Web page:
A Russian man who flew to Istanbul on Monday morning said he took a charter flight from Moscow because commercial flights were sold out. He said he paid about $5,000 for his ticket.

Reports from independent Russian outlets said authorities could close the country’s borders to military-age men as early as Wednesday.

Outlets Meduza and Khodorkovsky Live each reported, citing Russian government sources, that Moscow would halt the exodus as soon as Moscow announces the results of referendums held in parts of four Ukrainian territories under Russian control. The results of the referendum, illegal under Ukrainian and international law, will no doubt be reported by the Kremlin as overwhelming support for Russian annexation.

The West has slammed the referendum as a “sham” and Britain on Monday announced a new round of sanctions against more than 90 individuals and companies involved in organizing the process, which is expected to end on Tuesday.

“Sham referendums held at gunpoint cannot be free or fair and we will never recognize their results,” British Foreign Secretary James Cleverly said in a statement. “They follow a clear pattern of violence, intimidation, torture and forced deportations from Russia-occupied Ukraine.”

The Kremlin holds a proxy referendum as Russia aims to annex Ukrainian land

Putin and other Russian officials have signaled that once Russia annexes the Donetsk, Luhansk, Kherson and Zaporizhia regions, the Kremlin will view any Ukrainian attack there as a direct strike against Russia — justifying strong retaliation, including the possible use of nuclear weapons, and partial or full martial law. To provide basis for promulgation of law.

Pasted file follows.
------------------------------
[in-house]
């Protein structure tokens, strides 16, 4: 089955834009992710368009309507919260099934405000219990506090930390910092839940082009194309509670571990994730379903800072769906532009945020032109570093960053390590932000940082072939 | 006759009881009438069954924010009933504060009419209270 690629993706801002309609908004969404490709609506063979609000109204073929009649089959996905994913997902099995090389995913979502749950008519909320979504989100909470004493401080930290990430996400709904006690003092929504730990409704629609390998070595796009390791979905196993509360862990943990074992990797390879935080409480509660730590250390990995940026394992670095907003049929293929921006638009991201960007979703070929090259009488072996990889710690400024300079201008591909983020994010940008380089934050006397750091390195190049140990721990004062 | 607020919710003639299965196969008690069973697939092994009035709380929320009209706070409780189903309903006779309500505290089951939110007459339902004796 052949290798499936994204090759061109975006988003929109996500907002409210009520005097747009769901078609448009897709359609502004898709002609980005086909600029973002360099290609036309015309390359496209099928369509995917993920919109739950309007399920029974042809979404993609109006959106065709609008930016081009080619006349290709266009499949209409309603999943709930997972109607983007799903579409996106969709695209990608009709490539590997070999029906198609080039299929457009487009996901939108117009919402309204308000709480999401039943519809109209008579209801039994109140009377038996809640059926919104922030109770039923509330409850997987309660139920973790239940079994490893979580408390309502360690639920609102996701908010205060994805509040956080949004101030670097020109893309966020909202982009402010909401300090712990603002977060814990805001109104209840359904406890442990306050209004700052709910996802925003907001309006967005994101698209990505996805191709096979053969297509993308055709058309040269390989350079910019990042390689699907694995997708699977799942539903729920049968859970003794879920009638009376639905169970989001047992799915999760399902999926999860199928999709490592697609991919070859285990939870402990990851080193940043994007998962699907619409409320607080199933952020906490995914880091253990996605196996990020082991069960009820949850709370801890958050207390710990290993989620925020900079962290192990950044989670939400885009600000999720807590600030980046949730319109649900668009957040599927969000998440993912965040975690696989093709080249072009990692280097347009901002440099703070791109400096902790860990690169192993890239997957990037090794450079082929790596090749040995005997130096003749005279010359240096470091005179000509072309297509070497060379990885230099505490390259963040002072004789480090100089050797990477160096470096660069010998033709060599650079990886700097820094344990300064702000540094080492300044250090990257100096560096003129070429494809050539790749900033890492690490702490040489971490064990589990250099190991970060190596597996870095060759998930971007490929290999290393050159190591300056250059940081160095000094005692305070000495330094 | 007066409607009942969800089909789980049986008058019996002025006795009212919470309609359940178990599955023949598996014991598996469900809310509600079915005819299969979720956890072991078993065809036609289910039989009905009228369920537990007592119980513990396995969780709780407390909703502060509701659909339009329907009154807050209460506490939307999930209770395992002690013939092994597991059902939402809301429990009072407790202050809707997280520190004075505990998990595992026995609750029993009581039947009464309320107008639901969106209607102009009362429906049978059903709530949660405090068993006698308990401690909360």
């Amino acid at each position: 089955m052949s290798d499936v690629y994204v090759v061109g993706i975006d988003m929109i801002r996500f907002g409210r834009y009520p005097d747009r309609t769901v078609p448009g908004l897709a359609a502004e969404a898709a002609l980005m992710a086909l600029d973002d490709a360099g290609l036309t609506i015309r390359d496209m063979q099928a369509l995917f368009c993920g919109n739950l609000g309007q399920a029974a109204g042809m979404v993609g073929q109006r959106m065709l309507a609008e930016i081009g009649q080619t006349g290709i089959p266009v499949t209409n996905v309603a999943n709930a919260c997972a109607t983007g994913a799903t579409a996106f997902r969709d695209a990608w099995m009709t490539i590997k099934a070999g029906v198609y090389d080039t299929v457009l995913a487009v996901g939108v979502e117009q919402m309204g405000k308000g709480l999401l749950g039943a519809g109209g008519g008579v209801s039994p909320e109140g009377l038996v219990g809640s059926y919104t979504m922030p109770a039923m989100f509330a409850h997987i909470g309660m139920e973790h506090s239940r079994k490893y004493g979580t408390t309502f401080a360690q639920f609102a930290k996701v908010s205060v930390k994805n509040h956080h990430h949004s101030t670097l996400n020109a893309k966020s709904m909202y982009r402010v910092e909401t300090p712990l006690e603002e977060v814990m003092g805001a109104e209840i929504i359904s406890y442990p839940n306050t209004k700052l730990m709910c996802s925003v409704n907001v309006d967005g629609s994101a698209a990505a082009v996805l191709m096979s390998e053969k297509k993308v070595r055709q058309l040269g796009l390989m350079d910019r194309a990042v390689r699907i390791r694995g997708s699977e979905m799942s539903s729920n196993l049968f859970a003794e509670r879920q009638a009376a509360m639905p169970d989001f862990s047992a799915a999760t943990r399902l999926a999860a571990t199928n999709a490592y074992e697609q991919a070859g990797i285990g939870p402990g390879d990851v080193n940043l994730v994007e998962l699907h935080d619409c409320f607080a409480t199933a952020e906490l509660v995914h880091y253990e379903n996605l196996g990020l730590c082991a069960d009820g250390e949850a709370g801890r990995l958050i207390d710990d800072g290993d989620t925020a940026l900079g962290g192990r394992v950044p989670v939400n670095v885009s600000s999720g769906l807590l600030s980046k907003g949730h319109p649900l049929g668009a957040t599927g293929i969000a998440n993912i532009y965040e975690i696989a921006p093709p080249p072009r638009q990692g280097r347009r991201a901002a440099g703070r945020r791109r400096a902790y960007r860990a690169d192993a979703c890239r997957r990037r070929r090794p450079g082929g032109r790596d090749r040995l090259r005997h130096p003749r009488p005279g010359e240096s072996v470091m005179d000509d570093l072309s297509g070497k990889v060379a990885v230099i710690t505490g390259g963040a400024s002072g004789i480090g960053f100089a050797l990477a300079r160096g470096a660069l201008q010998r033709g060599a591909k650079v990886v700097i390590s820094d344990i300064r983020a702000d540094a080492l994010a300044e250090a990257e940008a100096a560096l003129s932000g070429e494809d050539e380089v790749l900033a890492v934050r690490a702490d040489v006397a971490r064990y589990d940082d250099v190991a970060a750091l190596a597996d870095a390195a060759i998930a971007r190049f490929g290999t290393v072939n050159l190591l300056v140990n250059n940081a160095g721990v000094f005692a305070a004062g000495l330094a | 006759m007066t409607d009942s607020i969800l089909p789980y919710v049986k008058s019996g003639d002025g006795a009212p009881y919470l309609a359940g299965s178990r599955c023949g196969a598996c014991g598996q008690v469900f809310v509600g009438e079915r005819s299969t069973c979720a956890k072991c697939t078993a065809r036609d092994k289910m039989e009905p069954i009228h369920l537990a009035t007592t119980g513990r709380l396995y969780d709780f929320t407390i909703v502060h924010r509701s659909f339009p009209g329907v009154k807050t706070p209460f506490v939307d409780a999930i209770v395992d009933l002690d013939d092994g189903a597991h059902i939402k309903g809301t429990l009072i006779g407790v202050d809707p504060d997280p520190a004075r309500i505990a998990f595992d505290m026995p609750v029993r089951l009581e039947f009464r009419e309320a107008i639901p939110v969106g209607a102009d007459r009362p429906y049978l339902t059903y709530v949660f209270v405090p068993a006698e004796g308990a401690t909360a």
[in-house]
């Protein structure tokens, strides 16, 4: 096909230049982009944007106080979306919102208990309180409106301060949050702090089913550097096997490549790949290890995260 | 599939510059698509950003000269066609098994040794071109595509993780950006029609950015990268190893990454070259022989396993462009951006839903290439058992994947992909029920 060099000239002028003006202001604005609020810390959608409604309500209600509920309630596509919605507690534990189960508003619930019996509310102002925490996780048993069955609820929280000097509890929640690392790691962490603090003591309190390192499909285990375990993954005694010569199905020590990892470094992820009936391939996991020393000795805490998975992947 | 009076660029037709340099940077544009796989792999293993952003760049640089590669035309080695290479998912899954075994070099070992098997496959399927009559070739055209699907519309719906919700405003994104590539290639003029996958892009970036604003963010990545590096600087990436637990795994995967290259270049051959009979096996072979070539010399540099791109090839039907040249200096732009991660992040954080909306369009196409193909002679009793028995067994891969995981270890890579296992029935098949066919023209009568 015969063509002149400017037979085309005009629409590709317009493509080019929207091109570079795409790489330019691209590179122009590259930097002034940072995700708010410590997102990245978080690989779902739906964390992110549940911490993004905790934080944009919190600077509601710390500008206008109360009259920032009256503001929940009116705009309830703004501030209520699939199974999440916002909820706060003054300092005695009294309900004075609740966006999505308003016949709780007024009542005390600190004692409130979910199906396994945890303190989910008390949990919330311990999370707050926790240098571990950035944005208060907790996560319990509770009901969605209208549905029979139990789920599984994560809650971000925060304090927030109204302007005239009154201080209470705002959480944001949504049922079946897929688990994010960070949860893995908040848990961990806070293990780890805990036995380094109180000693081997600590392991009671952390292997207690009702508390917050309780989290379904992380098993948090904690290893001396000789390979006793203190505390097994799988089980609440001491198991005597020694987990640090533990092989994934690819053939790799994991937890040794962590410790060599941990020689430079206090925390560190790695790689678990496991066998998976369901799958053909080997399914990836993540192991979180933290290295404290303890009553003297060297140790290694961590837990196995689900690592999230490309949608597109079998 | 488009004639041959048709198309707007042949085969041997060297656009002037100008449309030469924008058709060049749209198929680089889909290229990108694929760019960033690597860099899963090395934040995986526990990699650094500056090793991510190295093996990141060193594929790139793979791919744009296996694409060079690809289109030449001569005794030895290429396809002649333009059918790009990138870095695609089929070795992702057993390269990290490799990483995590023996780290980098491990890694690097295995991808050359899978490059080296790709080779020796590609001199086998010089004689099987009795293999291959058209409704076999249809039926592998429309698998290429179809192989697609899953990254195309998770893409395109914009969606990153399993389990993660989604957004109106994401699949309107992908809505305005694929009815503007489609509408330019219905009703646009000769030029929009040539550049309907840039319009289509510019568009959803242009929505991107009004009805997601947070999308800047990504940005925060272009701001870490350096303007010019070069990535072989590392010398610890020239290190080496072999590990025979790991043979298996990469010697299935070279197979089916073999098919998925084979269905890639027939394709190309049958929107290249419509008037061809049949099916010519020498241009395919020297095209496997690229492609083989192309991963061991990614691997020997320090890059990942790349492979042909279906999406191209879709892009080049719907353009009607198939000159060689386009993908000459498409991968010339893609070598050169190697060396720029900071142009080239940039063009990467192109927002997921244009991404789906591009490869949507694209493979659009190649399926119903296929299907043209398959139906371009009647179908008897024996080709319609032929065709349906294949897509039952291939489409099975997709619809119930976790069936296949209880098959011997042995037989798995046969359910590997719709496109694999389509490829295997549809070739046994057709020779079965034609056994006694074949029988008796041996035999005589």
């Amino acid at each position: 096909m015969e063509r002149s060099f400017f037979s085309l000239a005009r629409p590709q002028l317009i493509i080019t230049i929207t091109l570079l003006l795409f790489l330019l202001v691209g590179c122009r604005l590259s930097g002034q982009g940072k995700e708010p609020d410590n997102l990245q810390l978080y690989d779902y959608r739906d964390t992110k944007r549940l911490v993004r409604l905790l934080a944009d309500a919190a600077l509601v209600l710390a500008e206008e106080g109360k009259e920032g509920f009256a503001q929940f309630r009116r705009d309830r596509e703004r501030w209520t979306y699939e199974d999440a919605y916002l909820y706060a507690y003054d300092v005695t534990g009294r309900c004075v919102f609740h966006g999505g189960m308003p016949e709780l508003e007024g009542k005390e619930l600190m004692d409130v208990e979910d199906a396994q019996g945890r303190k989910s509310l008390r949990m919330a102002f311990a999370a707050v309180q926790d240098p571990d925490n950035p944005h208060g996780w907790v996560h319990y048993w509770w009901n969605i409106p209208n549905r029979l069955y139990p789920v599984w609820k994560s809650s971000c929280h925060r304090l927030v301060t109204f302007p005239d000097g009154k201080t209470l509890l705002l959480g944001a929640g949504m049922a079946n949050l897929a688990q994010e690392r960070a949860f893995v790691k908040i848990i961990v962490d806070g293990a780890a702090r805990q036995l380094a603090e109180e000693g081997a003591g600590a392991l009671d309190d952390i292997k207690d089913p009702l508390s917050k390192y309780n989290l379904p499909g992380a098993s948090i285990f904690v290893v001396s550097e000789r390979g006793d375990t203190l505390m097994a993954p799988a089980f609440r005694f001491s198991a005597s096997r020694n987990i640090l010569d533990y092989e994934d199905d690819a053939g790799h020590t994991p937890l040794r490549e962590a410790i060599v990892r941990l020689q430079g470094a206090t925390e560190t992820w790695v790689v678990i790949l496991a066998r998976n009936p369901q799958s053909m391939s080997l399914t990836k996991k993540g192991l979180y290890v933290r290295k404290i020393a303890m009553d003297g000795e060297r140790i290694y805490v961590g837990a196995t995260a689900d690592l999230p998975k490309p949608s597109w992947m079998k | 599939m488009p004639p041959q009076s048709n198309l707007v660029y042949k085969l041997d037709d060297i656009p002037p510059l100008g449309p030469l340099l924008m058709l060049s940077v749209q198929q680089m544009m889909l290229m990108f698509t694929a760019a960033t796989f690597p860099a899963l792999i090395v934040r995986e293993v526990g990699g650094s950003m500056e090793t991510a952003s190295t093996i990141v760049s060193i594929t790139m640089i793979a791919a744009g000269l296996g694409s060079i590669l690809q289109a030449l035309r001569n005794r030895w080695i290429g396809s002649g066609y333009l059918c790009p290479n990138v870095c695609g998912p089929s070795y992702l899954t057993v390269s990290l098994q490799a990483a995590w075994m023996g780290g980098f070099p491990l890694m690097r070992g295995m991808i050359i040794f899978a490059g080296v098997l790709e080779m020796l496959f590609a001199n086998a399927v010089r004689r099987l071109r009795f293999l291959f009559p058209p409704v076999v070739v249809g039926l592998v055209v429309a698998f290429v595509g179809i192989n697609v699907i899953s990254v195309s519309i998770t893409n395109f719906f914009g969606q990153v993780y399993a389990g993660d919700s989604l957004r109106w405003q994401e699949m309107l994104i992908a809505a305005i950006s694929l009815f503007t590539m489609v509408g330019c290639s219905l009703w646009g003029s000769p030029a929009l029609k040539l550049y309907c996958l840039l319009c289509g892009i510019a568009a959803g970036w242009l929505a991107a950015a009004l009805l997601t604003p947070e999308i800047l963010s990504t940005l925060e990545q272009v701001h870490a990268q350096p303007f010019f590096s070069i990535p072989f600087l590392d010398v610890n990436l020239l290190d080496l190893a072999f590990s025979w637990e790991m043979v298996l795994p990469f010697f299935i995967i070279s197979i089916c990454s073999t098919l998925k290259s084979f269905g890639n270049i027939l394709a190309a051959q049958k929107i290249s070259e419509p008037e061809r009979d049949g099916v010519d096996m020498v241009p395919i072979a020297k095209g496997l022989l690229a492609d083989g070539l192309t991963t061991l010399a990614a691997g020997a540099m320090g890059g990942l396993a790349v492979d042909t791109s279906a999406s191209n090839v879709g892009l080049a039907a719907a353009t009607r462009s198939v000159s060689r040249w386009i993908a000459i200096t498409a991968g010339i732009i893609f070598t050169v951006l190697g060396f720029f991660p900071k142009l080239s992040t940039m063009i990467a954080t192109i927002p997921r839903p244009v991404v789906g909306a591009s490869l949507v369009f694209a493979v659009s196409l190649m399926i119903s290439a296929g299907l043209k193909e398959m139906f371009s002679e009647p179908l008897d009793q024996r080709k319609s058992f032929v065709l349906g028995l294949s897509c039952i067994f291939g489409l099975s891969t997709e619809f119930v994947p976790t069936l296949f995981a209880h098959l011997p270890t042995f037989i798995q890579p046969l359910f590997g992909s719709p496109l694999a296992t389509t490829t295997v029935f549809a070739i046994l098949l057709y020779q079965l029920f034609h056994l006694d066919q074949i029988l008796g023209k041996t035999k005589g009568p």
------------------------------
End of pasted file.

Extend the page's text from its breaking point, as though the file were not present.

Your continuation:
On Monday, Putin’s spokesman Dmitry Peskov denied the rumours, saying “no decision has been made in this regard.”

But Russia’s international isolation is deepening. Japan announced on Monday that it would ban the export of 21 Russian compounds that could be used to make chemical weapons, and Tokyo warned Moscow of further nuclear threats.

Later on Monday, Russia’s domestic security agency detained the Japanese consul general in the eastern city of Vladivostok, Motoki Tatsunori, and charged him with espionage. Russian authorities declared him persona non grata, meaning he must leave the country.

Thousands of miles from Moscow, Putin met with his closest ally, Belarusian President Alexander Lukashenko, in the sunny Black Sea resort city of Sochi.

Lukashenko allowed Belarus to be used to invade Ukraine in February and has publicly supported Russia throughout the conflict, even as it has lost ground and momentum.

In 2020, Lukashenko claimed he was re-elected in an election widely condemned as fraudulent. He then staged protests and thousands of Belarusians were beaten and harshly imprisoned. In the two years that followed, about 200,000 people left Belarus.

During their meeting on Monday, Lukashenko told Putin not to “worry” that Russian men are now doing the same.

“Let’s say there are 30,000, even 50,000 left,” Lukashenko told Putin. “So what? If they had stayed here, would we have had our men? Let them run.”

Robin Dixon and Natalia Abbakumova in Riga, Latvia, and Karim Fahim in Istanbul contributed to this report.

The War in Ukraine: What You Need to Know

Latest: Russian President Vladimir Putin announced the “partial mobilization” of the military in his address to the nation on September 21, calling the move “an attempt to defend Russian sovereignty against the West, which is using Ukraine to divide and destroy Russia.” follow us Live updates here.

Fight: A successful Ukrainian counteroffensive has forced a large Russian retreat in the northeastern Kharkiv region in recent days, as troops abandoned towns and villages they had captured since the early days of the war and abandoned large amounts of military equipment.

Annexation Referendum: According to Russian news agencies, the Luhansk and Donetsk regions of eastern Ukraine will hold referendums that are illegal under international law from September 23 to 27. Another round of referendums will be held by the Moscow-appointed administration in Kherson starting Friday.

Photo: Washington Post photographers have been on the ground since the start of the war – Here are some of their most powerful functions.

How you can help: Here are ways they can in the US Help support the Ukrainian people Also What people around the world are donating.